See How the Dallas International District Is Taking Shape, from a ‘People Mover’ to a 20-Acre Park to Smart Cities Tech and More

From demolished mall to global destination, a plan 10 years in the making aims to turn the Valley View-Galleria area into an international center for businesses of all sizes. Here's a new look at what it could offer—and how it could spur dynamic growth in Dallas for decades to come.

The aerial rendering above shows what’s slated to be a major new addition to Dallas—one that will bring a long list of new “accents” and opportunities to the Valley View-Galleria area.

In January, the Dallas City Council’s Economic Development Committee advanced the International District initiative in the 450-acre area north of LBJ Freeway between the Dallas North Tollway and Preston Road, which includes the site of the former Valley View Center mall. At the time, Dallas Mayor Eric Johnson called the district “a wonderful opportunity to boost our city’s presence on the global stage while also transforming an underutilized area into an amazing gathering place that all of our residents can enjoy.”

The new district will provide a unique home for international businesses of all sizes. Its attractions will include a 20-acre central park, one-of-a-kind international festivals, and community gatherings where worlds can collide year round.

We wrote in January about the district’s proposed layout, its status as a Civic Innovation Smart Zone, and the public-private partnership that will fund the initiative. Today we’re sharing new renderings of what the district could look like, what the project could mean for the city, and how it’s connected by a city of Dallas “TIF district” to the Southwest Center Mall on W. Camp Wisdom Road in Southern Dallas.

Built around an “iconic” central park

The district’s new buildings will be built around an “iconic” central park. [Image courtesy of Omniplan]

At the heart of the development will be a 20-acre “iconic” park called The Commons of the International District. It will be built with $6 million in funds from the 2017 Dallas bond program, conditioned on a $6 million match of private grants or donations.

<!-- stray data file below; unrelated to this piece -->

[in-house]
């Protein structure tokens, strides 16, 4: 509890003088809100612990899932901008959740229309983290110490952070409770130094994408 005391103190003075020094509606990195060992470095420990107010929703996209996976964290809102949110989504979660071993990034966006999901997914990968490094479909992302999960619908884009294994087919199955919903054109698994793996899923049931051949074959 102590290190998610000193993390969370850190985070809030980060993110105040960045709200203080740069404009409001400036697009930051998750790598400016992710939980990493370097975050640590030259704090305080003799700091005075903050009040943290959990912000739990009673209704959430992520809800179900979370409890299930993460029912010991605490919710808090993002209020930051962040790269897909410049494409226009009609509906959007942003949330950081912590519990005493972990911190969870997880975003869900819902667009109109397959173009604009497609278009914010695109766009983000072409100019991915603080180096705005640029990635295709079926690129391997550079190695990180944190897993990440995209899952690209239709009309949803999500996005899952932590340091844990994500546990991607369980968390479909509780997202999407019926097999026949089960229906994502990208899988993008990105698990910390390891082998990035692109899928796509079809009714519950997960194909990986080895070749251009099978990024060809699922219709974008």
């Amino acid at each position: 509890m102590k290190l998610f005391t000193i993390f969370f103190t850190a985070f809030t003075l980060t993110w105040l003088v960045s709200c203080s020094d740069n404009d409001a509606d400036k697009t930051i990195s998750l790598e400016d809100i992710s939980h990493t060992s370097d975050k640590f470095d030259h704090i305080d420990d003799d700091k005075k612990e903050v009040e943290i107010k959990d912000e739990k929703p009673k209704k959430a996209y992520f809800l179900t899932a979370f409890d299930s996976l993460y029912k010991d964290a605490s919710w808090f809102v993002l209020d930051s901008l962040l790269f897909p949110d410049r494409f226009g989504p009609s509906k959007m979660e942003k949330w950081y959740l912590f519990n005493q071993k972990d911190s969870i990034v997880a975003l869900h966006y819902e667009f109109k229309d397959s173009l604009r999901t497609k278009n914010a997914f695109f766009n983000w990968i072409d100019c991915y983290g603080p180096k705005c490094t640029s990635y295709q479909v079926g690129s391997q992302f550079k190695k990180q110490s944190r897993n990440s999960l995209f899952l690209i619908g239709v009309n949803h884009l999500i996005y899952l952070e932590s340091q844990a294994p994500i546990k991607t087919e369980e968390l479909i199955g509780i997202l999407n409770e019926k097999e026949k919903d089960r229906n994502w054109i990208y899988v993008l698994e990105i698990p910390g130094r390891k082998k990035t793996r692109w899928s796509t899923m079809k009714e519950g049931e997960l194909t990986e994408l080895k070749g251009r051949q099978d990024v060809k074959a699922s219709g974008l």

MIG, a Berkeley, California-based expert in park design, developed a conceptual master plan for the park back in 2016/2017.

Map of proposed International District park. [Image: City of Dallas]

The park’s first parcel has already been acquired by the city of Dallas through the purchase of Prism Center at 5580 Peterson, a building that’s now housing the district office of Dallas City Council District 11. The building will also be the proposed home of an International Business Center and Entrepreneurship Center.

An architectural showplace—and gathering place

From concerts in the park to innovation within new architectural masterworks, the International District could become a key attraction for the city. [Image courtesy of Omniplan]

The last two years have made millions rethink the office—creating a need for balance between desk work and communal amenities, green space, and places to recharge and connect. The rendering above shows what might await just outside the doors, decks, and walkways of what could one day be new Dallas architectural landmarks. 

For the district’s workers and residents near and far, the new district could become an attraction that reshapes part of the city and invigorates its civic life.

‘Civic Innovation Smart Zone’

In the new district, drought-tolerant planting and rainwater recycling systems will help preserve water. [Image courtesy of Omniplan]

As a Civic Innovation Smart Zone, the International District will leverage best practices in smart cities and eco-friendly design. It will also provide a canvas for architects to put their stamp on the city in one of the biggest, broadest scales in many years.